Kobyłka, K., Miłobędzka, A., Sobkiewicz, M. (2023): Evaluation of the impact of the EU ETS revenues and derogation under Article 10c on investment and infrastructure in Poland. An ex-post analysis. National Case Study of the 4i-TRACTION Deliverable D2.6. WiseEuropa. Berlin
Evaluation of the Impact of the EU ETS Revenues and Derogation Under Article 10c on Investment and Infrastructure in Poland
The case study evaluate Poland's usage of the financial mechanisms to assist the EU's energy transition.
Especially the connection to two funds available under the European Union Emissions Trading System (EU ETS; derogation Article 10c and auction revenues) are in focus. Two key questions are addresses: (1) How did Poland benefit from the derogation laid down in Article 10c of Directive 2003/87/WE?, (2) How were the revenues from the sold emission allowances invested in decarbonisation?
In the analysed period (2013-2020) the EU ETS Directive foresaw two main mechanisms that could have a substantial impact on investments and infrastructure. A derogation from the general rules on no free allocation for electricity production was provided by Article 10c of the Directive, in which ten lower-income Member States (MS), including Poland, could grant free allocation to electricity producers covered by the EU ETS in order to help finance projects aimed at modernising and decarbonising the energy mix. Phase 3 saw the introduction of Article 10c, and it continues under Phase 4. Article 10c requires the relevant MS to submit a national plan for investments.
Auction revenues represent the latter of the two funding mechanisms analysed. According to Article 10(3) , MS are required to allocate at least 50% of auctioning revenues (or the national equivalent in financial value) to a range of outlined measures that, among others, aim at: reducing GHG emissions, developing renewable energies, avoiding deforestation, and increasing energy efficiency. Importantly, EU countries are obliged to report annually on the amounts and use of the revenues generated.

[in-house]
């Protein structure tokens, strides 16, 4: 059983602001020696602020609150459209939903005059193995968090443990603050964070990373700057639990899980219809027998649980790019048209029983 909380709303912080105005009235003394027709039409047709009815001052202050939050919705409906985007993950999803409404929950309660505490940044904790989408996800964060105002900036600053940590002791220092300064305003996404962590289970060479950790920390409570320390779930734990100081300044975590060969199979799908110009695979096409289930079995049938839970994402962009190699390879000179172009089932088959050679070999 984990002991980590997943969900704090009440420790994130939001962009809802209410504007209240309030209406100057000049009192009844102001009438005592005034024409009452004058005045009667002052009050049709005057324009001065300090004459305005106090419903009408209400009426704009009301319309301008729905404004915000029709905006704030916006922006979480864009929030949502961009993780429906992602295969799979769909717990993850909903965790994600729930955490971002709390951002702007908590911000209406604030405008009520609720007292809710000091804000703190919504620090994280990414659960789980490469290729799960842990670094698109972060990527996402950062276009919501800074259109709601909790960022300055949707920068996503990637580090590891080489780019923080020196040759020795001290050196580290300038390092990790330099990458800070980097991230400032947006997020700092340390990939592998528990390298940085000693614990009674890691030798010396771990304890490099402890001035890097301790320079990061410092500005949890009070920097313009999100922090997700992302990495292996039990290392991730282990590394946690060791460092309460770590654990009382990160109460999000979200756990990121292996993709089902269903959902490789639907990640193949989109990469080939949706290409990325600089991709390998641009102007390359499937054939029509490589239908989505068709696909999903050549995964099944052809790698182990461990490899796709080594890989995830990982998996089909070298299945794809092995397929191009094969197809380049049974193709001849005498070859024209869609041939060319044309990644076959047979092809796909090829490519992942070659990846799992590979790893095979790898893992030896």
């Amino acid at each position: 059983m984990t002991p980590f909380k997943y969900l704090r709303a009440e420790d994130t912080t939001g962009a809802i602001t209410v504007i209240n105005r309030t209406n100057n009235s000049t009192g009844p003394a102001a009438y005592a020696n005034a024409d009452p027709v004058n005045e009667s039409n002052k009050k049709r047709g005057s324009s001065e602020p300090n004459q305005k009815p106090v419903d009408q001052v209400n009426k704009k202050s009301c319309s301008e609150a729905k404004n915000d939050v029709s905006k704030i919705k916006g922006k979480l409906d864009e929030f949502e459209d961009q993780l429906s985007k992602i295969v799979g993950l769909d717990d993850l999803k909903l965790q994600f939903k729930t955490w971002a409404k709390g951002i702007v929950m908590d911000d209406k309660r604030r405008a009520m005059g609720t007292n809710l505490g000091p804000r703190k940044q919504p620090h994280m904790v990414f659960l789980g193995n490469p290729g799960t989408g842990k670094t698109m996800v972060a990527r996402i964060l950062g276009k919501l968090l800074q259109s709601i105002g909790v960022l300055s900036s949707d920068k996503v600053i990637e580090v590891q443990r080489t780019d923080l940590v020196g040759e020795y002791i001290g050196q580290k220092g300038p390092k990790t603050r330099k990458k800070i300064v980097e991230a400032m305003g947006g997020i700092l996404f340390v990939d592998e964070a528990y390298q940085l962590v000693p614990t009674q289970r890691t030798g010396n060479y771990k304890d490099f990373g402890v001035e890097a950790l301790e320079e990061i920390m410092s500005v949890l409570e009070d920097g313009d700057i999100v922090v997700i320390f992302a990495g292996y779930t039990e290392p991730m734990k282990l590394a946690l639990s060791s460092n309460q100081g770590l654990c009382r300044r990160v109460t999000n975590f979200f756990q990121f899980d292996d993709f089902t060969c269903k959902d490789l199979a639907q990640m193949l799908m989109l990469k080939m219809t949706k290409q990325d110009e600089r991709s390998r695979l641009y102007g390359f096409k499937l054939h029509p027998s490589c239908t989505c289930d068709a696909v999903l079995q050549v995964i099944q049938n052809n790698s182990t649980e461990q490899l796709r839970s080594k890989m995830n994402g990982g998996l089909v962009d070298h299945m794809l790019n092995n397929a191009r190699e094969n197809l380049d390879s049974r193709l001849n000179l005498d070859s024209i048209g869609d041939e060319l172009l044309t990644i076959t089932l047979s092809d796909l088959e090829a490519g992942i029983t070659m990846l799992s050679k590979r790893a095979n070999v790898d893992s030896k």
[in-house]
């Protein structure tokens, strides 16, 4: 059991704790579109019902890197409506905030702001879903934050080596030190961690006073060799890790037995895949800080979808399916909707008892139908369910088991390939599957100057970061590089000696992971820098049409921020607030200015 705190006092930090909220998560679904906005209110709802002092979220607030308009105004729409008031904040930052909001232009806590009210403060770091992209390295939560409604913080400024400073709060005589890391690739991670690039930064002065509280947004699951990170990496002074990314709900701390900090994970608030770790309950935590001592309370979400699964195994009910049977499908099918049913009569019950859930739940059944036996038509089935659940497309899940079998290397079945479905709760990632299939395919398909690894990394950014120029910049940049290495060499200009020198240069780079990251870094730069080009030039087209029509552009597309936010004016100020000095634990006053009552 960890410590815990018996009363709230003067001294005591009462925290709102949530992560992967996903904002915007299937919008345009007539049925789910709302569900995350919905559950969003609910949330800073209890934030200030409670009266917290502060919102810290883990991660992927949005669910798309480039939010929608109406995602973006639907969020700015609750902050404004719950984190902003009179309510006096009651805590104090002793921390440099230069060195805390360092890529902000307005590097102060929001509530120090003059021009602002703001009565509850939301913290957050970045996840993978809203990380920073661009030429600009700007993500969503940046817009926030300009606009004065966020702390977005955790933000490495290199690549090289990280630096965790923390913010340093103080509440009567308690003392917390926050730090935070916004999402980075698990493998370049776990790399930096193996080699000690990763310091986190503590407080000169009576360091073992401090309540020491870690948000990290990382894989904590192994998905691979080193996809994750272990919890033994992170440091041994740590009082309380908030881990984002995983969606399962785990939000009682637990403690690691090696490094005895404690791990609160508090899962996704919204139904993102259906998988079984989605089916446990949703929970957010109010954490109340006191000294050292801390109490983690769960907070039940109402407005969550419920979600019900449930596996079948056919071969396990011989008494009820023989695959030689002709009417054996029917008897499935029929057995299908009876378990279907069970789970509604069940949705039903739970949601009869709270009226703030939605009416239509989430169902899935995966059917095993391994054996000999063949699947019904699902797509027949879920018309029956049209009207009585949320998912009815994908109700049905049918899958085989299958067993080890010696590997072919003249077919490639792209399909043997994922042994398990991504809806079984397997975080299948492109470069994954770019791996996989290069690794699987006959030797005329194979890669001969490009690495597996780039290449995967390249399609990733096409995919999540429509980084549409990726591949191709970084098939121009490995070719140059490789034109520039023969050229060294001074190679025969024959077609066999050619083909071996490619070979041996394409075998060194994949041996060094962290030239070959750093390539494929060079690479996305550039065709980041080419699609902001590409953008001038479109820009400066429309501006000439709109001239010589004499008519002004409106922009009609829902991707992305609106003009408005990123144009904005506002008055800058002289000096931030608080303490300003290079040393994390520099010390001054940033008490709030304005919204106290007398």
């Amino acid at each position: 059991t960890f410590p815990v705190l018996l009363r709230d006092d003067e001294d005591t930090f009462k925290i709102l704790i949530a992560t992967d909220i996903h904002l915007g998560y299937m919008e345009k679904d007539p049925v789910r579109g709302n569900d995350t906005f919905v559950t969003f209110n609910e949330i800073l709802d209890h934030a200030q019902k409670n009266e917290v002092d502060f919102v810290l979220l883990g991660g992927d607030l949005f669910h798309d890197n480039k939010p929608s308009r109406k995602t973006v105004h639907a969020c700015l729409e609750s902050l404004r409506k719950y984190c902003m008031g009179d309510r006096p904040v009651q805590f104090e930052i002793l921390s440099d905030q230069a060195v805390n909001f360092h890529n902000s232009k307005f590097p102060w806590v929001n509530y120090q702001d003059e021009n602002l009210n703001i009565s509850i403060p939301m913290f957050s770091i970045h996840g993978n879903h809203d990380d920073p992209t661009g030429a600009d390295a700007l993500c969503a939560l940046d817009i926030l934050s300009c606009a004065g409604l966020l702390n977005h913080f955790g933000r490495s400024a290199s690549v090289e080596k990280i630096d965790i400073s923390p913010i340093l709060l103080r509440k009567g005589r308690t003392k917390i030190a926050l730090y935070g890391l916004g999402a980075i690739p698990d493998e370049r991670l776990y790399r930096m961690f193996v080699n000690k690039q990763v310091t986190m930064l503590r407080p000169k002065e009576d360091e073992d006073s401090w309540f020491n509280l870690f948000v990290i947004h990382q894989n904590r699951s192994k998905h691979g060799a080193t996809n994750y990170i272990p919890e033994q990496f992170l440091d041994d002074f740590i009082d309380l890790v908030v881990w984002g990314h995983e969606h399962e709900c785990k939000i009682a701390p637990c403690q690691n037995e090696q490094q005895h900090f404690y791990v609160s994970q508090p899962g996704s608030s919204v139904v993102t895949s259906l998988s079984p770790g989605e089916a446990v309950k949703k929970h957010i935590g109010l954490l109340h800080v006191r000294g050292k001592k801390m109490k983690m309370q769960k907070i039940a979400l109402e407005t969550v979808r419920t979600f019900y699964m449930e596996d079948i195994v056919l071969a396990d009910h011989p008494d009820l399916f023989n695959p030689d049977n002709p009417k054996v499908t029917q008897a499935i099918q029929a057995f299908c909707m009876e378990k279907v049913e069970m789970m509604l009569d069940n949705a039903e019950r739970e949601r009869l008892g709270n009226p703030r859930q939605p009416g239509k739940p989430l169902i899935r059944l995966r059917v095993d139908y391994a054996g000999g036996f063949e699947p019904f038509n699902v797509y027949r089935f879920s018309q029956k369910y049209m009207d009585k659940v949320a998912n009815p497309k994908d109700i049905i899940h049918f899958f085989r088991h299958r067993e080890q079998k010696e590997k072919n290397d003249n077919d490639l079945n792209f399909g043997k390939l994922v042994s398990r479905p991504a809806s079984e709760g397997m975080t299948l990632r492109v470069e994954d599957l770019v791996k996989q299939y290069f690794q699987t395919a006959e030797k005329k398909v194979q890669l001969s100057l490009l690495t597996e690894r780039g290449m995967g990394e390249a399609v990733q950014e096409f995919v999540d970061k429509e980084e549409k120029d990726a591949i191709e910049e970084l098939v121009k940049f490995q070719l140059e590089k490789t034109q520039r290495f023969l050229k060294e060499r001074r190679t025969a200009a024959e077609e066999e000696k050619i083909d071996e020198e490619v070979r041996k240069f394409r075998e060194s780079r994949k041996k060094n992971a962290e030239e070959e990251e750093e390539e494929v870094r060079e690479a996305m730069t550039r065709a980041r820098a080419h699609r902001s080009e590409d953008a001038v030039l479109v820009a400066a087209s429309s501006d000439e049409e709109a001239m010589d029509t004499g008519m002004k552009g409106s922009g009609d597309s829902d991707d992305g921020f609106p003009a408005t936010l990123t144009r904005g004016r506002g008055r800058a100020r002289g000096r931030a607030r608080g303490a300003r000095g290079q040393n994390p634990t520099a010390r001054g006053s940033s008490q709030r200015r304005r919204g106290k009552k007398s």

The Polish case study's main goal was to evaluate Poland's usage of the financial mechanisms to assist the EU's energy transition goals as outlined in the EU ETS Directive. The study's findings show that none of the two processes significantly contributed to Poland's growth of low-carbon energy sources. This is evidenced by the low amount of funds allocated to this purpose and the fact that the funds disbursed from auction revenues were used for investments in existing support systems (without the additionality effect). The funding also provided only a small amount of help for the energy transition, for example, through infrastructure expansions and renovations. The wide definition of the catalogue and the non-earmarked income in the case of auction proceeds made it feasible to report a wide range of activities that did not meet the additionality principle. Moreover, some of the activities reported by Poland raise doubts about compliance with the Directive.
Additionally, the case study demonstrates that the derogation mechanism was not future-proof since, despite promises that competition would not be affected, the electricity generation sector saw consolidation. Its stated goal was to diversify the energy mix, however, the examination of reported investments, the majority of which were focused on upgrading conventional producing capacity, shows that this goal was already disregarded during the approval stage.
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